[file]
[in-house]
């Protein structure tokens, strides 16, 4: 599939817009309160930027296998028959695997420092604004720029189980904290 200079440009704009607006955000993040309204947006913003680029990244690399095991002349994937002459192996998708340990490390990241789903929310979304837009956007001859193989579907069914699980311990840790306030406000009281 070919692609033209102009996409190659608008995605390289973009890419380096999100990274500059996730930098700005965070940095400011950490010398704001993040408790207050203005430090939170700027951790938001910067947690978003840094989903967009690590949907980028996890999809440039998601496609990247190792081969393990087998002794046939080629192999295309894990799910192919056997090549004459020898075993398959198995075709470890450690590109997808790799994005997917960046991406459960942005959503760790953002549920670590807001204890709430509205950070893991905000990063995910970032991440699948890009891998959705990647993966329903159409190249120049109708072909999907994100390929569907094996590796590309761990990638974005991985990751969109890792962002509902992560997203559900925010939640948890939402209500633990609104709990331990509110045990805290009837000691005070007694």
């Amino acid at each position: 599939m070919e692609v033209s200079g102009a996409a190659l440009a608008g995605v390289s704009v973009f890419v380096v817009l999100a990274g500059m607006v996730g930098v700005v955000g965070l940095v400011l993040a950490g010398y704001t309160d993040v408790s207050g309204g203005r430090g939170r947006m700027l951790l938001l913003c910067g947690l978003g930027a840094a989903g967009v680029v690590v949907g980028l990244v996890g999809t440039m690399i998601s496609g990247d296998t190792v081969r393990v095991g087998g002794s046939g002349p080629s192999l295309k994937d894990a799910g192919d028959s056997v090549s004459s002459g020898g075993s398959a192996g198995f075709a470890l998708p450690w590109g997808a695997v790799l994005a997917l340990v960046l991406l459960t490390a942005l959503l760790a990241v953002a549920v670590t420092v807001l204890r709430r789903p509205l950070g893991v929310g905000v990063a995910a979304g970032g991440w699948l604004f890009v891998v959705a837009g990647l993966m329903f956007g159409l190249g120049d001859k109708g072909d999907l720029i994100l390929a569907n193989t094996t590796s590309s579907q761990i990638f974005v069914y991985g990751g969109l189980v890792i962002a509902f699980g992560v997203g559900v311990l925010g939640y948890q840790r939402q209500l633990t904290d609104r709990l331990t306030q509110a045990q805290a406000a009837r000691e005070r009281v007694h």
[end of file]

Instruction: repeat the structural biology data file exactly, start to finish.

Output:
[in-house]
């Protein structure tokens, strides 16, 4: 599939817009309160930027296998028959695997420092604004720029189980904290 200079440009704009607006955000993040309204947006913003680029990244690399095991002349994937002459192996998708340990490390990241789903929310979304837009956007001859193989579907069914699980311990840790306030406000009281 070919692609033209102009996409190659608008995605390289973009890419380096999100990274500059996730930098700005965070940095400011950490010398704001993040408790207050203005430090939170700027951790938001910067947690978003840094989903967009690590949907980028996890999809440039998601496609990247190792081969393990087998002794046939080629192999295309894990799910192919056997090549004459020898075993398959198995075709470890450690590109997808790799994005997917960046991406459960942005959503760790953002549920670590807001204890709430509205950070893991905000990063995910970032991440699948890009891998959705990647993966329903159409190249120049109708072909999907994100390929569907094996590796590309761990990638974005991985990751969109890792962002509902992560997203559900925010939640948890939402209500633990609104709990331990509110045990805290009837000691005070007694």
């Amino acid at each position: 599939m070919e692609v033209s200079g102009a996409a190659l440009a608008g995605v390289s704009v973009f890419v380096v817009l999100a990274g500059m607006v996730g930098v700005v955000g965070l940095v400011l993040a950490g010398y704001t309160d993040v408790s207050g309204g203005r430090g939170r947006m700027l951790l938001l913003c910067g947690l978003g930027a840094a989903g967009v680029v690590v949907g980028l990244v996890g999809t440039m690399i998601s496609g990247d296998t190792v081969r393990v095991g087998g002794s046939g002349p080629s192999l295309k994937d894990a799910g192919d028959s056997v090549s004459s002459g020898g075993s398959a192996g198995f075709a470890l998708p450690w590109g997808a695997v790799l994005a997917l340990v960046l991406l459960t490390a942005l959503l760790a990241v953002a549920v670590t420092v807001l204890r709430r789903p509205l950070g893991v929310g905000v990063a995910a979304g970032g991440w699948l604004f890009v891998v959705a837009g990647l993966m329903f956007g159409l190249g120049d001859k109708g072909d999907l720029i994100l390929a569907n193989t094996t590796s590309s579907q761990i990638f974005v069914y991985g990751g969109l189980v890792i962002a509902f699980g992560v997203g559900v311990l925010g939640y948890q840790r939402q209500l633990t904290d609104r709990l331990t306030q509110a045990q805290a406000a009837r000691e005070r009281v007694h």